Wednesday, 28 August 2019

Wildlife bric-a-brac in Byfield

It's Wednesday so it must be Byfield. Chris and I always have a couple of hours in the village, Chris spending the two hours at the Coffee Club, I doing likewise but having a break to visit the pocket park.

On my stroll down to the P.P. a clump of parasol mushrooms give me cause to pause. The parasols are members of the genus Macrolepiota, and there are at least six species present in the U.K. The one seen today was M. procera, the commonest species and, in my limited experience, the most attractive. The specific name procera means 'tall' and fully-grown it can be quite impressive. It is apparently makes very good eating but correct identification is important, for the rather similar Shaggy Parasol, Chlorophytum rhacodes, may cause stomach upsets.

Macrolepiota procera is the commonest of our parasol mushrooms.
Byfield, Northants. 28 August, 2019

To be honest, although my visit was interesting there were few photo-opportunities to brighten up a blog. This female Common Blue, Polyommatus icarus, resolutely refused to pose in anything approaching a pleasing position but, rather surprisingly, was a new species for the patch.

The female 'blues' are not blue at all. On marjoram, Byfield Pocket Park.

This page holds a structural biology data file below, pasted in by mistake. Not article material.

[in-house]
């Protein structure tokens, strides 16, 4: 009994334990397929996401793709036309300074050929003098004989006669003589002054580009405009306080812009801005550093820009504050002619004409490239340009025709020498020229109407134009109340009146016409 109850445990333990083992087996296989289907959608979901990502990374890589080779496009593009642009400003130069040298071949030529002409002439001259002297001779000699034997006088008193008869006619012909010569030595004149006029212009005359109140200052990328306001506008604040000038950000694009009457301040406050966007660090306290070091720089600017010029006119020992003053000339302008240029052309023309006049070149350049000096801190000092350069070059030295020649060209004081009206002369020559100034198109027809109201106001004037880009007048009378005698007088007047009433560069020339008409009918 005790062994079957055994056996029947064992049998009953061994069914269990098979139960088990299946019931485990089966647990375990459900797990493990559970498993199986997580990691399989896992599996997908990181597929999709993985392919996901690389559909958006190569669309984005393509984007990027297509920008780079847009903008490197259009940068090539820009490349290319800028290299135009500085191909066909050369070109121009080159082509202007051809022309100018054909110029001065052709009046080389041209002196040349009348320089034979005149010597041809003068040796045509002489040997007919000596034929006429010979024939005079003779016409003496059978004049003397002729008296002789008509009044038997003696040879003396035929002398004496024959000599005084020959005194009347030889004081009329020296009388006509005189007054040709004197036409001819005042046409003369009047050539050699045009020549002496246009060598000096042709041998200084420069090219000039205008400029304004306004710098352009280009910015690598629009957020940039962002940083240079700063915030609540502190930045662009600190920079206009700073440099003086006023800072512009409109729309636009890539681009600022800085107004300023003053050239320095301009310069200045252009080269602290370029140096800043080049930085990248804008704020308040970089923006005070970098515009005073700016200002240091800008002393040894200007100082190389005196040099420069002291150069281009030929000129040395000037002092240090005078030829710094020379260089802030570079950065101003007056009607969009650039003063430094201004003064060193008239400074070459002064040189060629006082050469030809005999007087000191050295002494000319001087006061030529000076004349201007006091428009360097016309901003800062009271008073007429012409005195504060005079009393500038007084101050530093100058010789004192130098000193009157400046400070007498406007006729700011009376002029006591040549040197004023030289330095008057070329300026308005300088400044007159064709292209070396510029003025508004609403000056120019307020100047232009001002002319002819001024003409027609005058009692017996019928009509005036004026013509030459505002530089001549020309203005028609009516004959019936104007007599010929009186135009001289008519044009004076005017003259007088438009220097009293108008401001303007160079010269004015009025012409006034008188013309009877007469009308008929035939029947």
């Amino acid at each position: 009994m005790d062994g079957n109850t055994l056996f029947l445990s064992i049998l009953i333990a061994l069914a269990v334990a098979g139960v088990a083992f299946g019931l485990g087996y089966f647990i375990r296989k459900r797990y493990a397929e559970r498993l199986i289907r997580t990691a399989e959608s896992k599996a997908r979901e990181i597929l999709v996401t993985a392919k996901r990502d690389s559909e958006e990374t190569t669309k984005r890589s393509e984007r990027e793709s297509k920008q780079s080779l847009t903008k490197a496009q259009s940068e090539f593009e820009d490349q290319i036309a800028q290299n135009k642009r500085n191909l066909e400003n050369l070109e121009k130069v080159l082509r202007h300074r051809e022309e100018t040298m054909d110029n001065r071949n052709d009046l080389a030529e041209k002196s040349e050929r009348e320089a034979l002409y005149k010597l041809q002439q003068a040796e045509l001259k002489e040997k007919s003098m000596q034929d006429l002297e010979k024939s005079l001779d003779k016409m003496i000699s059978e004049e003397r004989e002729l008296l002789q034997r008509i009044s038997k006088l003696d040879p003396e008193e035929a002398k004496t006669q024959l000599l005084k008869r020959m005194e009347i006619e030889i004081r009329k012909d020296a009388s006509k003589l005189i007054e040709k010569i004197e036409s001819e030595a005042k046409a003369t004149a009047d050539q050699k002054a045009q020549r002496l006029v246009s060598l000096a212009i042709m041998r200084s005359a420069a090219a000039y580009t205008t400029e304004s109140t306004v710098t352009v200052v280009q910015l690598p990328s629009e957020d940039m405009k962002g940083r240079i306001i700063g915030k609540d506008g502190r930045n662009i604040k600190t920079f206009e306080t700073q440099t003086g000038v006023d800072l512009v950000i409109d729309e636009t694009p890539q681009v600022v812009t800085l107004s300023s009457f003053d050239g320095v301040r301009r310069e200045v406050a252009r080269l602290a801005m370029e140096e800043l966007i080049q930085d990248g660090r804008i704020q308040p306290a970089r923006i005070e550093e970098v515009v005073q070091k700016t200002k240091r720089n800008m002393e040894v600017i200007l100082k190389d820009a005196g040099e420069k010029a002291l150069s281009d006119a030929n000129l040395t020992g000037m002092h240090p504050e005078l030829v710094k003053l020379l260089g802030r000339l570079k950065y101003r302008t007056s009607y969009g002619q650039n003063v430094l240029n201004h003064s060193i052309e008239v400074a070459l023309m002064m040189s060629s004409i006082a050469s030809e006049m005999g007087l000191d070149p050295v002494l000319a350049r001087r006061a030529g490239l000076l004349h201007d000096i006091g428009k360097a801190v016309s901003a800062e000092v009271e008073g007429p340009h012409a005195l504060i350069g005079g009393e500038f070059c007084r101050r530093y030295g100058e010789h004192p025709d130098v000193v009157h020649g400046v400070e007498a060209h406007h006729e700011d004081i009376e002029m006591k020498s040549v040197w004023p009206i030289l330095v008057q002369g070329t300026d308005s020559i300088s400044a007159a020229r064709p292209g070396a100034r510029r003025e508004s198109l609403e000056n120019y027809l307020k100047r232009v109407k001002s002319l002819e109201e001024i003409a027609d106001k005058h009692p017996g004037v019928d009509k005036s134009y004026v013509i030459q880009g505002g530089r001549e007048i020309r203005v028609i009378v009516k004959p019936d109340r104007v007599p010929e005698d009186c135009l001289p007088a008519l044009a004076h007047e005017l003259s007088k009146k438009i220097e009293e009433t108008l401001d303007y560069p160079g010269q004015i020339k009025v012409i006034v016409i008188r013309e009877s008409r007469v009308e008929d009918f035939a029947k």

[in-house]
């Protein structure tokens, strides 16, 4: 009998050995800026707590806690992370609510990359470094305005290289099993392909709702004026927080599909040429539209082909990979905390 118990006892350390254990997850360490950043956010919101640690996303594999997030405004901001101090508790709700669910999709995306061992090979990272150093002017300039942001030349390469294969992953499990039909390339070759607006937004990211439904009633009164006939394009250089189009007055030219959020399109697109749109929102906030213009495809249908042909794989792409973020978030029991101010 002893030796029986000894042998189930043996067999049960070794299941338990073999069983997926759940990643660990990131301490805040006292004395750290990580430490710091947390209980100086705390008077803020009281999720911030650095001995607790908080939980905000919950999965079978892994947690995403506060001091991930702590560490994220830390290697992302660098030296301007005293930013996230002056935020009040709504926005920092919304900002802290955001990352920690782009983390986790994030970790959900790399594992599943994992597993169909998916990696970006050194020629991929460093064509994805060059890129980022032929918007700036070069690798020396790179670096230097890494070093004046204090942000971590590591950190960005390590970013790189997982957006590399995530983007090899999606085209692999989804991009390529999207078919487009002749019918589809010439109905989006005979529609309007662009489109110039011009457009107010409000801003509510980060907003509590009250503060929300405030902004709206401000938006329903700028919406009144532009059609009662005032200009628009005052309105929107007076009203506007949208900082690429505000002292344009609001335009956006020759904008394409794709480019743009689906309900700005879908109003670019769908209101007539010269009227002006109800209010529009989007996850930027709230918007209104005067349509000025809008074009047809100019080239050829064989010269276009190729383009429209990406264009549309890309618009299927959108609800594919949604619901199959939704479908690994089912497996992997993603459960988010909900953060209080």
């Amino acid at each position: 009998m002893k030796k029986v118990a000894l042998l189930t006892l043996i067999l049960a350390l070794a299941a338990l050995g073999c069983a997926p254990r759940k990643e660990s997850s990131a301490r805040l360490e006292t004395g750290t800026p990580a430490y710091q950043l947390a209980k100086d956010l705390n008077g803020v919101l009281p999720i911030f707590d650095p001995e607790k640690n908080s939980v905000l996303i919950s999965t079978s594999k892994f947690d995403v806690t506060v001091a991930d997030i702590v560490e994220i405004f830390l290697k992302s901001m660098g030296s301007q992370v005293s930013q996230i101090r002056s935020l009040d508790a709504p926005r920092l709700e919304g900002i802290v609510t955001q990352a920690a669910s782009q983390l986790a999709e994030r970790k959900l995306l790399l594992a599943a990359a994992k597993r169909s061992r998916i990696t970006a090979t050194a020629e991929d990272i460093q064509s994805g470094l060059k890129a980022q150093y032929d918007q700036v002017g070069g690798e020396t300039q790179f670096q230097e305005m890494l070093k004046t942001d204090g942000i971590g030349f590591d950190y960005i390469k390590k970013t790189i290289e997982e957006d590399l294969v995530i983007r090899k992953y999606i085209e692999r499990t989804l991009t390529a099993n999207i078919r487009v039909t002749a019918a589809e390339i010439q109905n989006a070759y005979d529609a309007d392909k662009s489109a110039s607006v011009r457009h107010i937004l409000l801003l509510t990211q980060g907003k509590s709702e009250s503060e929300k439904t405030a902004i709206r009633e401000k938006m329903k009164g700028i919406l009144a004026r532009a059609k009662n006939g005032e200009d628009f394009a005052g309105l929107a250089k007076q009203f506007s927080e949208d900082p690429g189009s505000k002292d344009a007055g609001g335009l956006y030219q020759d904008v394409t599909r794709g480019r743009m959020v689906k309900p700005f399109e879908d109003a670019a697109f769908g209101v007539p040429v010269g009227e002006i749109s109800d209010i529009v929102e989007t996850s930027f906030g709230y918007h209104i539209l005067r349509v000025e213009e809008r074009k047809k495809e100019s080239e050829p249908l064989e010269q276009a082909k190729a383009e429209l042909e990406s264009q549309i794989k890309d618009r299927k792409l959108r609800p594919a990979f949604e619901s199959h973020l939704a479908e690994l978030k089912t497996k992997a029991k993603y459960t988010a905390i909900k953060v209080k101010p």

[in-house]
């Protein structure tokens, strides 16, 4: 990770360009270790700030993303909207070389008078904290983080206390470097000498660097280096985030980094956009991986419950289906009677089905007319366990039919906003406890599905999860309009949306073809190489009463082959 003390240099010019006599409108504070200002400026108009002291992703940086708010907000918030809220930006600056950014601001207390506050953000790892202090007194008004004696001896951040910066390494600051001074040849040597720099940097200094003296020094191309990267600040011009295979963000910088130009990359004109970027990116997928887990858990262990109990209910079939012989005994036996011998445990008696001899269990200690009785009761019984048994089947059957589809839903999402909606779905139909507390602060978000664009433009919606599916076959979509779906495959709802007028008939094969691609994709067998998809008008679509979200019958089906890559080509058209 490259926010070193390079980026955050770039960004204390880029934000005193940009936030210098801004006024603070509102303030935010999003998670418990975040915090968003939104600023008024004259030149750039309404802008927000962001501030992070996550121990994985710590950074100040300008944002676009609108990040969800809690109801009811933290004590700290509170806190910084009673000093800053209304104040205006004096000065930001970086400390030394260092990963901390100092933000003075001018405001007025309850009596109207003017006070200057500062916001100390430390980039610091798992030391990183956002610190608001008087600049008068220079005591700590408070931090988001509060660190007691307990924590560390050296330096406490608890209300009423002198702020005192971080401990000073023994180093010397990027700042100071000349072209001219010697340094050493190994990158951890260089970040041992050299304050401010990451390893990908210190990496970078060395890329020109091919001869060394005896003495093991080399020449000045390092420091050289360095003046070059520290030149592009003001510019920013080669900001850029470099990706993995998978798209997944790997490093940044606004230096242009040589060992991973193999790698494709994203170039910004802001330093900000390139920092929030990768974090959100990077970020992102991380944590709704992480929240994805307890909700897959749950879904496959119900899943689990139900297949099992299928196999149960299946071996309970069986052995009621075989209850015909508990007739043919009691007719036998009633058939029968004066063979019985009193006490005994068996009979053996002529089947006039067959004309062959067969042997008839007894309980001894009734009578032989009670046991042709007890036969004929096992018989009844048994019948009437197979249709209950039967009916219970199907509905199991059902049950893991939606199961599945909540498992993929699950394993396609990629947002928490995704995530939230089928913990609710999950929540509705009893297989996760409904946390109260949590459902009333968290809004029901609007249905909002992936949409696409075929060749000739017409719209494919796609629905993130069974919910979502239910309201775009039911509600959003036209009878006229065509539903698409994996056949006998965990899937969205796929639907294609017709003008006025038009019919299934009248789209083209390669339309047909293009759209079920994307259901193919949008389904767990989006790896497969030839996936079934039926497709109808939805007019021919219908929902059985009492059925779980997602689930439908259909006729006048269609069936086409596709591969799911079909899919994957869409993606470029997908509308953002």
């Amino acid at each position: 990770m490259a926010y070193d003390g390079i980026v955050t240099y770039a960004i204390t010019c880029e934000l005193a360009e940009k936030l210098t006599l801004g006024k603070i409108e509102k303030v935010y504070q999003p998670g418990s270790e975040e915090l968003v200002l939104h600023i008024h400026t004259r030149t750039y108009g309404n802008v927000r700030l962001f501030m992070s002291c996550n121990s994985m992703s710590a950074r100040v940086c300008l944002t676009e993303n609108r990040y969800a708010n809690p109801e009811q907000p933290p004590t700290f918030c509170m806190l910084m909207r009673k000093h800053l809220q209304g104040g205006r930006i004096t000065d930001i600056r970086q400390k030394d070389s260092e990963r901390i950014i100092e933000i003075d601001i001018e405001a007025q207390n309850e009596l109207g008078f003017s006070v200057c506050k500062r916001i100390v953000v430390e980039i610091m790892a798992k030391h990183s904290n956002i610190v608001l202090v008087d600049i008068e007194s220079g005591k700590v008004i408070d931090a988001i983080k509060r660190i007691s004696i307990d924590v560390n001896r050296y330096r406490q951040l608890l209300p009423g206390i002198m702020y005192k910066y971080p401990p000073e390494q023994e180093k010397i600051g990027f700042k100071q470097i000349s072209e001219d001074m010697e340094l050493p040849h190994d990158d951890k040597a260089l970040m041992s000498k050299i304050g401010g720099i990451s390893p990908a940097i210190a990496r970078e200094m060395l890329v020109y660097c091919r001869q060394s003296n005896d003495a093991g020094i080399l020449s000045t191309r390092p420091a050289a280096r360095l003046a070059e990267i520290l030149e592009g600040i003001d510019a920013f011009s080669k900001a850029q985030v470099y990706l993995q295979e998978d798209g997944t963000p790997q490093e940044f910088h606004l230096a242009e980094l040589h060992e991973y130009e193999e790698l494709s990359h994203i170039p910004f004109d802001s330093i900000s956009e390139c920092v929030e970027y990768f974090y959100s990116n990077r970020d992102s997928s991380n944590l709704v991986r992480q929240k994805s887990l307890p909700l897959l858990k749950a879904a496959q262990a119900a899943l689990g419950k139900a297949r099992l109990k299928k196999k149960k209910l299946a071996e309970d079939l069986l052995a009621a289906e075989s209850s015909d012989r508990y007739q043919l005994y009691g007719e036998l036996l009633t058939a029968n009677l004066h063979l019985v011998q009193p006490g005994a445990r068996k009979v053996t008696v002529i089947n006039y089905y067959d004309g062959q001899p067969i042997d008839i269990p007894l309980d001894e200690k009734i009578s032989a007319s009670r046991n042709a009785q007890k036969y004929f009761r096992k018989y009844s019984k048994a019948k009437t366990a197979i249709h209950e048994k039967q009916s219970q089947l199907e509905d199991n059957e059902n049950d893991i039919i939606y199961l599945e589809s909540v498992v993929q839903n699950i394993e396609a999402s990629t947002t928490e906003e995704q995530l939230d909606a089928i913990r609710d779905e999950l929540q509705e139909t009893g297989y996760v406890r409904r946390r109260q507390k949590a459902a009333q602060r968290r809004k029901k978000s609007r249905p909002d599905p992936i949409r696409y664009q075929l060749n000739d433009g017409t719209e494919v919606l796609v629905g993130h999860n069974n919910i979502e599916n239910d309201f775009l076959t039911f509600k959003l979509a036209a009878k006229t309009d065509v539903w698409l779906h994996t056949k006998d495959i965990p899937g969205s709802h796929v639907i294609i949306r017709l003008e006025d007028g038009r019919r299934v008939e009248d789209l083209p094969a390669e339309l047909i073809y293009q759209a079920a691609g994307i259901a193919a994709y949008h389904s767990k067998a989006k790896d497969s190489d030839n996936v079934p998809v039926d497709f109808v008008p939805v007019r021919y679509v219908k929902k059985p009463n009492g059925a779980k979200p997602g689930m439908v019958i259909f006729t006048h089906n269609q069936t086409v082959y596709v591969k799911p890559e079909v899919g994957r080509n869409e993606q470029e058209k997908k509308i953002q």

28 August, 2019

The next photograph, though unsatisfactory, is of interest to all those thousands of people who love flies. There were several specimens on hogweed. The species is Linnaemyia picta. It was first described as British as recently as 2010 but has now been found widely across southern counties.

Linnaemya picta on hogweed. Byfield Pocket Park, 28 August, 2019
In fact it has probably been in this country for many years, probably decades, but had been confused with another, very similar species. It has been astonishingly common in Byfield Pocket Park this year.

The gap between the eyes is clear on this second photograph and shows
that the specimen is a female.

As usual, it will be my microscope that finally reveals fully what species were present today. (The total ultimately went up to 159.)

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